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The Carbon Pawprint

Words by Bard College MBA
Energy & Environment
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This article is part of a series by students at Bard College’s MBA in Sustainability. Principles of Sustainable Management is a foundational class for all Bard MBA students. It delivers ecological and social literacy, the frameworks and tools used by sustainability professionals, the business case for more responsible treatment of people and planet, systems thinking and integrated bottom line accounting.

By Stephen P. Williams

While gauging my carbon footprint with an online calculator, I look down at my bluetick coonhound, Elvis, and wonder what his carbon pawprint is. Nearby, his buddy Alice, a black and tan coonhound, snores through it all.

Let’s see: They don’t drive; they’ve never flown on airplanes; their trash consists of the one or two plastic bags I use to pick up their poop every day. They each eat two cups daily of high-quality (a code word for “expensive") dog food.

I Google “carbon footprint of dogs” and am bombarded with a series of responses to a 7-year-old book that claims one pet dog has the same “ecological footprint” -- the amount of land needed to produce the energy consumed -- as a large SUV driven 10,000 miles a year. The book was written by two New Zealand professors named Robert and Brenda Vale, and it’s titled: "Time to Eat the Dog?"

I look down at Elvis and think: not tasty.

Turns out the book devotes only 28 of its 350 pages to pets. The main argument is that the meat consumed by dogs requires a large amount of land to produce. The rest charts all the other areas of our lives that contribute to our ecological footprints.  Clearly, the dog part is a marketing tool.  And I think it’s a bunch of BS.

Elvis' and Alice’s food has an average animal protein content of less than 25 percent -- depending on what flavor is in stock at my local pet store, that would be salmon, lamb, chicken or beef. But for argument’s sake, and to give the Kiwis a fighting chance, let’s assume my dogs are each eating two cups of raw meat a day, or about one pound each.  According to the Environmental Working Group (EWG), it takes 13.5 kilograms (almost 30 pounds) of carbon to produce and transport one pound of beef. For each dog, that would total 2,168 tons per year. According to the EWG, a large SUV emits about 11,000 tons per year if driven 1,200 miles per month.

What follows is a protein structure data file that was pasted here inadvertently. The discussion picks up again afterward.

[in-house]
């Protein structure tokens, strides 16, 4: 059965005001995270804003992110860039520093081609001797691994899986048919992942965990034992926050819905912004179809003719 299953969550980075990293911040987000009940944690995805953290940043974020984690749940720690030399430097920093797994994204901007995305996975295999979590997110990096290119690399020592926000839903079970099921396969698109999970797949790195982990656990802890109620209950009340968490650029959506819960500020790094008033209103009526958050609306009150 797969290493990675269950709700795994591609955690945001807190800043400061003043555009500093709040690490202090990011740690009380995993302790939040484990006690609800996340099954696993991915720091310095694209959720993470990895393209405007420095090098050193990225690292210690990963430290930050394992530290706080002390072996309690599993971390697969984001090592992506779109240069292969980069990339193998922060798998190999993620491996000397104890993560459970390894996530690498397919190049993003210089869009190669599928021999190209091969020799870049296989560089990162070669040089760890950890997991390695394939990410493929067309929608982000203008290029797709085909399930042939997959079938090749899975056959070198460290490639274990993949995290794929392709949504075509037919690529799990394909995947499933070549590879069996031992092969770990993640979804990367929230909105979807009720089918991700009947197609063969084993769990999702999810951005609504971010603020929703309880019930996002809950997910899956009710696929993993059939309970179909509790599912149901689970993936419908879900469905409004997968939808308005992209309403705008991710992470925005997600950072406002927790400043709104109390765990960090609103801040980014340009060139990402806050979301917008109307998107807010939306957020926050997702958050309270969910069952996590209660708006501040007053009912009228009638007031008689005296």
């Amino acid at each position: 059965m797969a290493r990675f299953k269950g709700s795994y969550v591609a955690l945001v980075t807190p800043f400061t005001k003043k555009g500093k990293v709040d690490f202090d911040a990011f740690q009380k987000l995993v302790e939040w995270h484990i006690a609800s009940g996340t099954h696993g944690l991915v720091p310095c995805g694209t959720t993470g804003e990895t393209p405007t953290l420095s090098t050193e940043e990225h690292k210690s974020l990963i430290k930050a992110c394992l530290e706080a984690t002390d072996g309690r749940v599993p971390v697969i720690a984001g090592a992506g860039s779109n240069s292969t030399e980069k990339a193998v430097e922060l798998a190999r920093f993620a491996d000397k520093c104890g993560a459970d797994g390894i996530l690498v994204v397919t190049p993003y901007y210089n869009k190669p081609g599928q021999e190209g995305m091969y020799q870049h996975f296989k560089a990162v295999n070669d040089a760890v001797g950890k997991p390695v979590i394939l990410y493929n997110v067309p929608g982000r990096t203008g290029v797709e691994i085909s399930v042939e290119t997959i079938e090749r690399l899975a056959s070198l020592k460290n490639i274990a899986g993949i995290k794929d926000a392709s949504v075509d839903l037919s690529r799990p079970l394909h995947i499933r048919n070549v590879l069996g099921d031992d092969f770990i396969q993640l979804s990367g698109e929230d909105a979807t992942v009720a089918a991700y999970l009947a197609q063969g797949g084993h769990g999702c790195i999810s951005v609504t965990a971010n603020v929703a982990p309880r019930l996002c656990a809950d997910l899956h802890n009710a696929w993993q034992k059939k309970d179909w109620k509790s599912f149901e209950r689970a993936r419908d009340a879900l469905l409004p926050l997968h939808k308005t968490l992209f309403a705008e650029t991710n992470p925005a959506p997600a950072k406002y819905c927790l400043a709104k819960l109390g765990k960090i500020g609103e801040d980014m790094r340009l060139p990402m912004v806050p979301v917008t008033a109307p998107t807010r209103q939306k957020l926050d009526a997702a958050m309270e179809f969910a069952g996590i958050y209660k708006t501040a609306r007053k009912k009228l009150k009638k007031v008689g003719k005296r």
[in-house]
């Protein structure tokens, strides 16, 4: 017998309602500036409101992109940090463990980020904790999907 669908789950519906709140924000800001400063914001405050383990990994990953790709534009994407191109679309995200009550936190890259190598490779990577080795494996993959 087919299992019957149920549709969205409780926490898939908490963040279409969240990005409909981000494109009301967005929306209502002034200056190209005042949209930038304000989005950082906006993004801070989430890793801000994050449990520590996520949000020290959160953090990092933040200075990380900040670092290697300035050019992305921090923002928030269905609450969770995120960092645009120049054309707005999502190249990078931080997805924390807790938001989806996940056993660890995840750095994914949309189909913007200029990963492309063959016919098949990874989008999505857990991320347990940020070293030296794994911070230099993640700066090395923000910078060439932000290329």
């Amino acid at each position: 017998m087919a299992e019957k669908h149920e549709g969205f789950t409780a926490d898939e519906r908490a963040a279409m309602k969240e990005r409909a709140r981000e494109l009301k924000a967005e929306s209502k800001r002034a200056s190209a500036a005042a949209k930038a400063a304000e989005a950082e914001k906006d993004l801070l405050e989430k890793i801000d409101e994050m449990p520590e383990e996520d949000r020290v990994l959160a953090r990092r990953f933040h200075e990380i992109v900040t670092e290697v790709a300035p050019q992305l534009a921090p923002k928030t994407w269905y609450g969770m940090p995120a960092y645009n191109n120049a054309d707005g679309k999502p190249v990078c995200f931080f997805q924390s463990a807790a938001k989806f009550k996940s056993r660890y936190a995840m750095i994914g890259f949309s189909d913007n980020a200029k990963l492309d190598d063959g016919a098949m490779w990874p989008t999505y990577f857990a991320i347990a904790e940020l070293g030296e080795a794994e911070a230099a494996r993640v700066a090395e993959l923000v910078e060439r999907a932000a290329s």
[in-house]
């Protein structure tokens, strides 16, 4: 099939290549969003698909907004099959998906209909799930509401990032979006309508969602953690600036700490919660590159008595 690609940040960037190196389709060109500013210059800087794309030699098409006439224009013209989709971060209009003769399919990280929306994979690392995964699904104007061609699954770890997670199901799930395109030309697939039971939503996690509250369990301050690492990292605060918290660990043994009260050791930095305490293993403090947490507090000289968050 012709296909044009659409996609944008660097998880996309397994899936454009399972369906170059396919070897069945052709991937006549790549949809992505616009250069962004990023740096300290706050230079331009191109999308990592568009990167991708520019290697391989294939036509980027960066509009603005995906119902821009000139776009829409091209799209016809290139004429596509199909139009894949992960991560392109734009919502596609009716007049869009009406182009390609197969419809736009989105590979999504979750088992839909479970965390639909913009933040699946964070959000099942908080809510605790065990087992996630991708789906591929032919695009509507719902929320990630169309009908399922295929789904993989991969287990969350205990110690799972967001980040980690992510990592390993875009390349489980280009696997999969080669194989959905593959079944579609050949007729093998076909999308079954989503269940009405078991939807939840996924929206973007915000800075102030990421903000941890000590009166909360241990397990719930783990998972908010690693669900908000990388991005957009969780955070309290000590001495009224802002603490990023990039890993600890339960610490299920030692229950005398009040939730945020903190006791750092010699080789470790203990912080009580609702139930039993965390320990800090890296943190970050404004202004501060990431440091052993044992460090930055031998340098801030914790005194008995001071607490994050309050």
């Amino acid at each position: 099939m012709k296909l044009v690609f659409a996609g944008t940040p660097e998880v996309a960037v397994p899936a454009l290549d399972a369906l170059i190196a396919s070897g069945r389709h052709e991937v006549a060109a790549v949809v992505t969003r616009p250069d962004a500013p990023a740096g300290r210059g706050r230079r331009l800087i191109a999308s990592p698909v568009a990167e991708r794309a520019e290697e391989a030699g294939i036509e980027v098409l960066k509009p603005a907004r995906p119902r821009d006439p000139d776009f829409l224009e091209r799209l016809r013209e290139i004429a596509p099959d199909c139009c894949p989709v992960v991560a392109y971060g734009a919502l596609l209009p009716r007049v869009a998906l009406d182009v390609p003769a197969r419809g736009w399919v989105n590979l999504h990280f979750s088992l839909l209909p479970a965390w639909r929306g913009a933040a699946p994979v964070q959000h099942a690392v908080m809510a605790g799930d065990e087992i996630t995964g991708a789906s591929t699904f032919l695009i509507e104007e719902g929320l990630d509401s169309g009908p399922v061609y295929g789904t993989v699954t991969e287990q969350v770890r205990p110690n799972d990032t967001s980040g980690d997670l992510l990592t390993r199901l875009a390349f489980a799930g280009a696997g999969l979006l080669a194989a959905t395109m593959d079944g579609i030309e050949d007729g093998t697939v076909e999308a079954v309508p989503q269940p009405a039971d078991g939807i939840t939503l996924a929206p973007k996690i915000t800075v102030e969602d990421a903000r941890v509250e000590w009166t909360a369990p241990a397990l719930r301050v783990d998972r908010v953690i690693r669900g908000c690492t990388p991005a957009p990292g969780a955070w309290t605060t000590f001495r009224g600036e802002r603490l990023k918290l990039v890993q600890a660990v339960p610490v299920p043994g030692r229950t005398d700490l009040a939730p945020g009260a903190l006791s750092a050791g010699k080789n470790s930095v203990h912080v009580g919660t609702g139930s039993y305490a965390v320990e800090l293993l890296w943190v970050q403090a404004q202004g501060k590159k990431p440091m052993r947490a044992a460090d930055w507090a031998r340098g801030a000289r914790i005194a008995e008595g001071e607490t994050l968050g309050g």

That figure does not include the footprint of manufacturing that SUV in the first place, which would make the figure skyrocket. And remember that my dog food calculations are based on a dog eating one pound a day of raw meat. No matter how much my dogs would like to keep a side of beef in the fridge, in truth, their dog food is made of grains, cereals and “tasty” meat byproducts -- meaning the parts of the animal, such as sinew, bones, eyeballs and skin -- that many people wouldn’t touch. So, in effect, my dogs are piggybacking on other people’s carbon footprints by eating the throwaway meat that’s discarded from the steaks and burgers.

So now Elvis can rest easy, and Alice can continue to snore. I will feed them again in the morning -- and not to myself. As they crunch away, I’ll bask in my superior status as a dog lover, knowing that cat litter often is made from strip-mined clay. No joke.

Image credit: Pixabay

Stephen P. Williams is a student in Bard College’s MBA in Sustainability program.

Bard College MBA

Image removed.The Bard MBA in Sustainability focuses on the business case for sustainability. We train students to see how firms can integrate economic, environmental, and social objectives, the triple Bottom Line, to create successful businesses that build a more sustainable world. Graduates of the Bard MBA Program will transform existing companies, start their own businesses, and pioneer new ways of operating that meet human needs, while protecting and restoring the earth’s natural systems. The Bard MBA is a low-residency program structured around “weekend intensives” with regular online instruction between these residencies. Five of these intensives are held each term: four in the heart of New York City and one in the Hudson Valley. Residencies take place over four days, beginning Friday morning, and ending Monday afternoon. Learn more today.

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